All Hat, No Cattle—The False Hope of Right-to-Try Laws

Alison Bateman-House & Arthur L. Caplan

Are right-to-try laws a good idea? In 2014, they began appearing throughout the United States, first in Colorado and now in 23 states, with several more considering passing versions of this popular legislation.

At first glance these bills may seem worth enacting. Right-to-try (RTT) laws promise terminally ill patients that they can obtain experimental drugs or medical devices in their quests to save or extend their lives. These investigational medical products are still in development and have not yet met the requirements set by the Food and Drug Administration (FDA) in order to be approved for sale or use in the United States. In some cases, the products are still being tested and patient access would primarily be by enrolling in a clinical trial – something terminally ill people may be too unwell to do. Less commonly, the products have completed clinical testing and are waiting for an approval verdict from the FDA. In either case, RTT laws are about providing terminally ill patients access to unapproved drugs or devices.

Of course we want to help people who are dying, so legislation that would give patients access to possible treatments would appear laudable. However, this conclusion is based on several assumptions. The first is that RTT legislation grants a patient a new right of some kind. Assumption two is that state legislation has jurisdiction over when a patient may access an investigational medical product. Assumption three is that use of an investigational medical product will help, or at least do no harm, to a patient. And the fourth assumption is that use of the experimental medical product is intended to benefit the patient. We argue that none of these assumptions are universally valid. Even more troubling, RTT legislation may harm the very patients that those backing the legislation claim to be helping.

How can this be? The answer lies in what the legislation, both passed laws and pending bills, actually says. RTT legislation is quite similar in content from state to state, as it is all based upon a model bill put out by the Goldwater Institute, a libertarian think tank based in Arizona. According to the language of this model bill: “A manufacturer of an investigational drug…may make available and an eligible patient may request the manufacturer’s investigational drug…under this act. This act does not require that a manufacturer make available an investigational drug, biological product, or device to an eligible patient.”1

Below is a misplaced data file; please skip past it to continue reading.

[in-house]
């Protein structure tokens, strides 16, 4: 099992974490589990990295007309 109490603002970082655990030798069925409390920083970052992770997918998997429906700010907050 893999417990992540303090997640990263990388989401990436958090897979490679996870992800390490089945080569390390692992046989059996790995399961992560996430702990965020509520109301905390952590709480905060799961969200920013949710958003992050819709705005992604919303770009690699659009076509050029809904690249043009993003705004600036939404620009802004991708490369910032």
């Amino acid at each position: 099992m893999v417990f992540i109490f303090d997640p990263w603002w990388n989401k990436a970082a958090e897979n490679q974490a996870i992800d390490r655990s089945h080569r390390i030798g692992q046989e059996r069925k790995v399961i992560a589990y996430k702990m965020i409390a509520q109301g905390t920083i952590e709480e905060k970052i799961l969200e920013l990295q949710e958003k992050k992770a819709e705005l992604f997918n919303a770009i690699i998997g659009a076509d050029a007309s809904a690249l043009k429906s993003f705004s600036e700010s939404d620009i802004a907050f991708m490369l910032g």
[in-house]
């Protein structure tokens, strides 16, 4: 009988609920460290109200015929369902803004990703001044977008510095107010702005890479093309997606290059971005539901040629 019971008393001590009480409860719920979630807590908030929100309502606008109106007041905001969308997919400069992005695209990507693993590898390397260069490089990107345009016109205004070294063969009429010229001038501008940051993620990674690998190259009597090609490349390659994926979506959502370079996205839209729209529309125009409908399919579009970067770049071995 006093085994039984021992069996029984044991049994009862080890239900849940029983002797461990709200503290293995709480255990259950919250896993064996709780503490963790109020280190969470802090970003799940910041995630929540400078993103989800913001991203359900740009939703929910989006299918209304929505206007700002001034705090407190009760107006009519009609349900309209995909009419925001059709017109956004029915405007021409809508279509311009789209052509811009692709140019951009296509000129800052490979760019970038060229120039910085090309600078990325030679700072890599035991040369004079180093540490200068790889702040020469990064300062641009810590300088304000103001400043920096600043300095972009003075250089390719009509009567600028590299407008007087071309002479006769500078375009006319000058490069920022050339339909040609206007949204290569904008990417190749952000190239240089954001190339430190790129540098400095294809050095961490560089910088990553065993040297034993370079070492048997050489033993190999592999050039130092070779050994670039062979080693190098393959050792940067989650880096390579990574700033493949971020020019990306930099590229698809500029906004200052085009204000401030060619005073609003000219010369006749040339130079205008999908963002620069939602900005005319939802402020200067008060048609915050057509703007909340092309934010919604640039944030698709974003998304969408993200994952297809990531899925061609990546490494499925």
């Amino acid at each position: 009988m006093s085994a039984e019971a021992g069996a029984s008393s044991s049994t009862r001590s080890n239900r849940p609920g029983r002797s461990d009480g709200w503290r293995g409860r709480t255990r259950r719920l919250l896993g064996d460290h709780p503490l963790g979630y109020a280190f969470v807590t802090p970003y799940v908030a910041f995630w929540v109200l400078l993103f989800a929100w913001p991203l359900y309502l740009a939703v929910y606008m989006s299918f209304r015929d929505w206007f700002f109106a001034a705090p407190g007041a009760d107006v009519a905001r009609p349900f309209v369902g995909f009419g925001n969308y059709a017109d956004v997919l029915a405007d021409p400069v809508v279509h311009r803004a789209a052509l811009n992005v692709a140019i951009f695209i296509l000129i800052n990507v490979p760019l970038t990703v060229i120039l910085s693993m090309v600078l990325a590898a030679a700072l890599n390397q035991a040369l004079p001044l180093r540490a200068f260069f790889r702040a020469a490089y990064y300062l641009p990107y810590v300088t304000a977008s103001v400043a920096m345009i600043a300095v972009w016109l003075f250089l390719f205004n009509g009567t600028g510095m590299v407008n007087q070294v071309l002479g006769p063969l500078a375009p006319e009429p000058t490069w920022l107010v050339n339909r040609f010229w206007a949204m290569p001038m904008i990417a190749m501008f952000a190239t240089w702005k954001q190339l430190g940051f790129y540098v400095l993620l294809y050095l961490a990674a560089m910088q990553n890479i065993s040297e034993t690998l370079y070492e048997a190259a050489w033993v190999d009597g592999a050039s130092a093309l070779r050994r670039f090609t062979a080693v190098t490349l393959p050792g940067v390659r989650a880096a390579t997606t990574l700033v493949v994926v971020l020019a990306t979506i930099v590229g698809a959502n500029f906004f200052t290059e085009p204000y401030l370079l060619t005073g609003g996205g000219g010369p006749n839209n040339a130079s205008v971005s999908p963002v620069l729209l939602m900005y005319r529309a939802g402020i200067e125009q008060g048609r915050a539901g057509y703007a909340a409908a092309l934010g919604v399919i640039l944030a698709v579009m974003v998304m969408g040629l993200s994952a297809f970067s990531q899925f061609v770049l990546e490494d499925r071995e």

So, patients may ask, and companies may provide access to their investigational medical products – but only if the companies want to do so. And elsewhere in the model bill it says, “A manufacturer may…[R]equire an eligible patient to pay the costs of, or the costs associated with, the manufacture of the investigational drug, biological product, or device.”1 So assumption one, that RTT legislation grants a dying patient a new right of some kind, is false. Patients have no right to investigational medical products. Under RTT laws, they may only ask for them.

How does this differ from the situation facing the dying today? It doesn’t. Patients do not need new laws in order to be able to make “compassionate use” requests for pre-approval medical products. All patients, regardless of age, gender, income level, access to health insurance, or state of residence may request access to an investigational drug or device from the company developing it. The rules for such non-trial provision of unapproved medical products are governed by the FDA’s “expanded access” policy.2

Ironically, the new RTT laws pertain only to dying patients (and, in a few cases, to patients deemed permanently unconscious and unlikely to recover). That makes them more restrictive than the current system in which patients may seek compassionate use access to investigational drugs and devices in hopes of staving off blindness, paralysis, or intractable pain – all serious but not fatal problems.